For a better understanding of the present disclosure, reference is made to the accompanying drawings, which are incorporated herein by reference and in which:
 FIG. 1 is a cross-sectional view of a plasma doping system;
 FIGS. 2A-C are cross-sectional side views of one embodiment of the process disclosed herein;
 FIGS. 3A-B show different implant angles; and
 FIG. 4 shows a representative FinFET that may be created using the process disclosed herein.
 The embodiments of this process are described herein in connection with a plasma doping system. However, these embodiments can be used with other systems and processes involved in semiconductor manufacturing or other systems that use implantation. For example, in an alternate embodiment, a beam-line ion implanter, an ion implanter that modifies a plasma sheath, or flood implanter is used. Thus, the invention is not limited to the specific embodiments described below.
 Turning to FIG. 1, the plasma doping system 100 includes a process chamber 102 defining an enclosed volume 103. The process chamber 102 or workpiece 105 may be cooled or heated by a temperature regulation system, such as within a load lock or using a pre-chiller. A platen 104 may be positioned in the process chamber 102 to support a workpiece 105. The platen 104 also may be cooled or heated by a temperature regulation system. Thus, the plasma doping system 100 may incorporate hot or cold implantation of ions in some embodiments. In one instance, the workpiece 105 may be a semiconductor wafer having a disk shape, such as, in one embodiment, a 300 mm diameter silicon wafer. However, the workpiece 105 is not limited to a silicon wafer and may be a flat panel, solar cell, or other workpiece. The workpiece 105 may be clamped to a flat surface of the platen 104 by electrostatic or mechanical forces. In one embodiment, the platen 104 may include conductive pins for making connection to the workpiece 105.
 The plasma doping system 100 further includes a source 101 configured to generate a plasma 106 from an implant gas within the process chamber 102. The source 101 may be an RF source or other sources known to those skilled in the art. In one instance, an RF source with at least one coil around the process chamber 102 is used. This RF source may be coupled to a matching network and RF generator.
 The platen 104 may be biased. This bias may be provided by a DC or RF power supply. The plasma doping system 100 may further include a shield ring, a Faraday sensor, or other components. In some embodiments, the plasma doping system 100 is part of a cluster tool, or operatively-linked process chambers 102 within a single plasma doping system 100. Thus, numerous process chambers 102 may be linked in vacuum.
 During operation, the source 101 is configured to generate the plasma 106 within the process chamber 102. In one embodiment, the source 101 is an RF source that resonates RF currents in at least one RF antenna to produce an oscillating magnetic field. The oscillating magnetic field induces RF currents in the process chamber 102. The RF currents in the process chamber 102 excite and ionize the implant gas to generate the plasma 106. The bias provided to the platen 104 and, hence, the workpiece 105 will accelerate ions from the plasma 106 toward the workpiece 105 during bias pulse on periods. The frequency of the pulsed platen signal and/or the duty cycle of the pulses may be selected to provide a desired dose rate. The amplitude of the pulsed platen signal may be selected to provide a desired energy. With all other parameters being equal, a greater energy will result in a greater implanted depth.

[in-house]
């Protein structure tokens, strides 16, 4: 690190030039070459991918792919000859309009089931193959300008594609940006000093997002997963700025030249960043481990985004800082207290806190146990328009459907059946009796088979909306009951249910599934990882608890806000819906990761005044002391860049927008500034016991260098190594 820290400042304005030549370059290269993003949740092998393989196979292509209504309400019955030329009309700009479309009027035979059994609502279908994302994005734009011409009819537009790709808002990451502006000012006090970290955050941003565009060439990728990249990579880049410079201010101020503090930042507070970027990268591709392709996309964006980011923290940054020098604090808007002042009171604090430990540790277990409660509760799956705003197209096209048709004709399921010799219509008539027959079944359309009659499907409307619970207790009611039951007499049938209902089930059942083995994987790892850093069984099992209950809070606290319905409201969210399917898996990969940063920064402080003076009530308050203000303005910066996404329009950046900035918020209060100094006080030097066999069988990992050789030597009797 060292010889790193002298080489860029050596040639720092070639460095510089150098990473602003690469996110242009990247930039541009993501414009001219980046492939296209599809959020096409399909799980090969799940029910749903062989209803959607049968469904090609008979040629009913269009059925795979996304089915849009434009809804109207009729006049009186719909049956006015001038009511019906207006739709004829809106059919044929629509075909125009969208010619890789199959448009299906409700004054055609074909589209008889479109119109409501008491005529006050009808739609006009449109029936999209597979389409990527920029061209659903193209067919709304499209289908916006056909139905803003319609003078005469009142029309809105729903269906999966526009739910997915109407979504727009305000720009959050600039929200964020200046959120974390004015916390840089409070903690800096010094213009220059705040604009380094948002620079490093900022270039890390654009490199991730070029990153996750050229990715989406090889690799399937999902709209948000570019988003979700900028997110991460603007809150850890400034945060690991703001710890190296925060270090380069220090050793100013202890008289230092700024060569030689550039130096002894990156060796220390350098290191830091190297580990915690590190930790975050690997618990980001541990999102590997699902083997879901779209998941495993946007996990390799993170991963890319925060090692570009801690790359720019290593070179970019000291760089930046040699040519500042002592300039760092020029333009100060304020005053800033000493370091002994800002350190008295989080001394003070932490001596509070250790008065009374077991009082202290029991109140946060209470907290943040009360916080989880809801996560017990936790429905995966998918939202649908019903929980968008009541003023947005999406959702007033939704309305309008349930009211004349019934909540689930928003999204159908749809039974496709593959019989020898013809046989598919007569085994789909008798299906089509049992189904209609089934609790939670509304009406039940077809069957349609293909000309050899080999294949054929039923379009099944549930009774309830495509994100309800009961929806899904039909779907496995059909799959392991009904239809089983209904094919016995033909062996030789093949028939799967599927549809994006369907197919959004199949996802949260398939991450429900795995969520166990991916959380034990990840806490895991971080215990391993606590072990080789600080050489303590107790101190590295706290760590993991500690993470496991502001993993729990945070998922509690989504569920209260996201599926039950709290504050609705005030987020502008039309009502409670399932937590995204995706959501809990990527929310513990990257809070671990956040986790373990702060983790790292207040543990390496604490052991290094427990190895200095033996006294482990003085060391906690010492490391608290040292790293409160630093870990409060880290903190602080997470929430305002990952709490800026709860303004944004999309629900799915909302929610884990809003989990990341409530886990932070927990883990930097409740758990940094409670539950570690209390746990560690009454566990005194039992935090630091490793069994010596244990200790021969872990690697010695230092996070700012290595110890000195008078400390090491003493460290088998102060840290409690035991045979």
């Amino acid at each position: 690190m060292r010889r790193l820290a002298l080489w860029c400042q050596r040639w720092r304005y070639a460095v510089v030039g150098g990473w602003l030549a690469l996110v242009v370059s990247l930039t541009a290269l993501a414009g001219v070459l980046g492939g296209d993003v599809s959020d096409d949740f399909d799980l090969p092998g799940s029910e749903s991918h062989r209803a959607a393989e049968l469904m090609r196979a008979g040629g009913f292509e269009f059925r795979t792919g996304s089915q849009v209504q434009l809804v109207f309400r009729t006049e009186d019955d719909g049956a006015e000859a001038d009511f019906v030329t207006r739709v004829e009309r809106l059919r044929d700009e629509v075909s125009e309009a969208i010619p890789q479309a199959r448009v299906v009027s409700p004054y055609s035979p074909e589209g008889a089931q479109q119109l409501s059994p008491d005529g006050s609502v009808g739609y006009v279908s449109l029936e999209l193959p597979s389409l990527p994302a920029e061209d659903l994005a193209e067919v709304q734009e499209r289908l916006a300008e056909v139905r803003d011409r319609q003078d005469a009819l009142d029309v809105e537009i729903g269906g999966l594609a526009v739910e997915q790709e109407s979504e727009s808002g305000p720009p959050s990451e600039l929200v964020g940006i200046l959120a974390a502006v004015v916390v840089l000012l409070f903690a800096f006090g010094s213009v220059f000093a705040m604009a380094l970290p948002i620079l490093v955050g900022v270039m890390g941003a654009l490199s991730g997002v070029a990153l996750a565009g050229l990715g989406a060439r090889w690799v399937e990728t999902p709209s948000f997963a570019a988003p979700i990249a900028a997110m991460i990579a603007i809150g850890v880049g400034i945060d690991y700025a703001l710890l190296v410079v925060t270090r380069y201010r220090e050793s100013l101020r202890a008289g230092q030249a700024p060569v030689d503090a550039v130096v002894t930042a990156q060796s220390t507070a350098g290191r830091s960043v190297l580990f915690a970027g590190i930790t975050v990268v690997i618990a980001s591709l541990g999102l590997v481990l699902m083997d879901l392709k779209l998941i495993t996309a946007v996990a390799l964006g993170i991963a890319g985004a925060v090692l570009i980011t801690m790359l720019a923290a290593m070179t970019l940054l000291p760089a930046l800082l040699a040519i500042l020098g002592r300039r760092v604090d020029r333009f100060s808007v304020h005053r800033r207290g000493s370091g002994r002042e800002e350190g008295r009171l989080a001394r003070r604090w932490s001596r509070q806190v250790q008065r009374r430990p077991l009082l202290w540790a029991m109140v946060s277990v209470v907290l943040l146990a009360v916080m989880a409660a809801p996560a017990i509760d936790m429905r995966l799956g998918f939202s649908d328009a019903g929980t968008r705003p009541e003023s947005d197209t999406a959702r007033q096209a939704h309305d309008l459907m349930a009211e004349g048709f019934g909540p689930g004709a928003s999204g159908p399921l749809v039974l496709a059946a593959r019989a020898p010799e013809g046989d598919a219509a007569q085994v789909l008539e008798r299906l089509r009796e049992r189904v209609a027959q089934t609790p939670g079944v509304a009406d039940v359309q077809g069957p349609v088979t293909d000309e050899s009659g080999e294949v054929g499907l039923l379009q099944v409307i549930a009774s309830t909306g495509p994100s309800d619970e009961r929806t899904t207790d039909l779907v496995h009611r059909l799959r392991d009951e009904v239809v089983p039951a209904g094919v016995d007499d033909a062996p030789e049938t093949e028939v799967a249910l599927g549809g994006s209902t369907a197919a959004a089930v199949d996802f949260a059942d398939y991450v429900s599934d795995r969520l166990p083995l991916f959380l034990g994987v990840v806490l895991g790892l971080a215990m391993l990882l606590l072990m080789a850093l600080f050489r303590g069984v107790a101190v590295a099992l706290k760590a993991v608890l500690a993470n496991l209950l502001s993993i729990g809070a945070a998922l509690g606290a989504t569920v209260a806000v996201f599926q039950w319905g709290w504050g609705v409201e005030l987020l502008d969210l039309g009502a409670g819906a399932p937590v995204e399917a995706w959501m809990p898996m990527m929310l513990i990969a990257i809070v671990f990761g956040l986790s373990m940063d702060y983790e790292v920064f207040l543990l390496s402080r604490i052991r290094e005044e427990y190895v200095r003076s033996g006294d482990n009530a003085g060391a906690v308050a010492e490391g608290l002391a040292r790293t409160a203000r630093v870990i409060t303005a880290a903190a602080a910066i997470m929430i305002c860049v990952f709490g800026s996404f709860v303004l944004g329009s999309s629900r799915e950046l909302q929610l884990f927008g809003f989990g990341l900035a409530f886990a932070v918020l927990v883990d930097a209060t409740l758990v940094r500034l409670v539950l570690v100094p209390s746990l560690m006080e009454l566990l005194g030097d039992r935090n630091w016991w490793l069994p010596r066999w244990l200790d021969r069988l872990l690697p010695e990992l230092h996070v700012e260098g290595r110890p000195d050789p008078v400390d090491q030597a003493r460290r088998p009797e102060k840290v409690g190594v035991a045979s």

FIGS. 2A-C are cross-sectional side views of one embodiment of the process disclosed herein. In FIG. 2A, the workpiece 105 is illustrated. The workpiece 105 has a plurality of trenches 200. While this particular embodiment of the workpiece 105 is illustrated, other workpieces with different three-dimensional structures are possible. For example, a FinFET or other vertical device also may be used. Furthermore, while a three-dimensional surface is illustrated in FIG. 2A, a planar surface or a selected portion of a workpiece also may be doped using the embodiments disclosed herein. For instance, if selective deposition or selective doping is used, only part of a workpiece may be processed in this manner. Thus, the embodiments disclosed herein may be applied to numerous different workpiece types and shapes known to those skilled in the art.
 In FIG. 2B, a film 201 is deposited on the workpiece 105. This film may be applied using chemical vapor deposition (CVD), may be applied using a bath, or may be deposited in a PLAD system such as that illustrated in FIG. 1. Of course, the film 201 may be applied using other methods known to those skilled in the art, such as atomic layer deposition (ALD) or molecular layer deposition (MLD). In some embodiments, the thickness of the film is such that it is thick enough to provide adequate numbers of dopant atoms that will be later driven into the workpiece. The film must also be thin enough to not fill the trenches 200 between the 3 dimensional structures. In some embodiments, the film is less than ten monolayers thick, although other thicknesses may be used, based on the geometry of the workpiece, such as the depth and width of the trenches 200.
 In one particular embodiment, a plasma tool that modifies a plasma sheath is used for selective deposition. In other embodiments, other mechanisms may be used to allow for selective deposition. For example, a photoresist or hard mask may be used over portions of the workpiece to prevent the formation of film on that portion of the workpiece.
 The film 201 covers a surface of the trenches 200 in the workpiece 105. This film 201 may contain any n-type or p-type dopant, such as but not limited to boron, arsenic, or phosphorus.
 In FIG. 2C, ions 202 bombard the workpiece 105 and the film 201. In one instance the bombardment ions 202 are argon, though other noble gases, other inert species, or other species may be used. For example, non-doping species such as silicon, germanium, neon, or carbon may also be used. In another instance, a dopant is used for the bombardment ions 202, which may at least partially dope the workpiece 105. The implant energy used may vary, depending on the mass of the bombardment ions, the mass of the dopant ions, the angle of implant, and other parameters. For example, an implant energy of between 1 and 20 keV may be used for lighter bombardment ions, such as silicon, carbon and neon, while an implant energy of between 3 and 30 keV may be used for heavier bombardment ions, such as argon and germanium.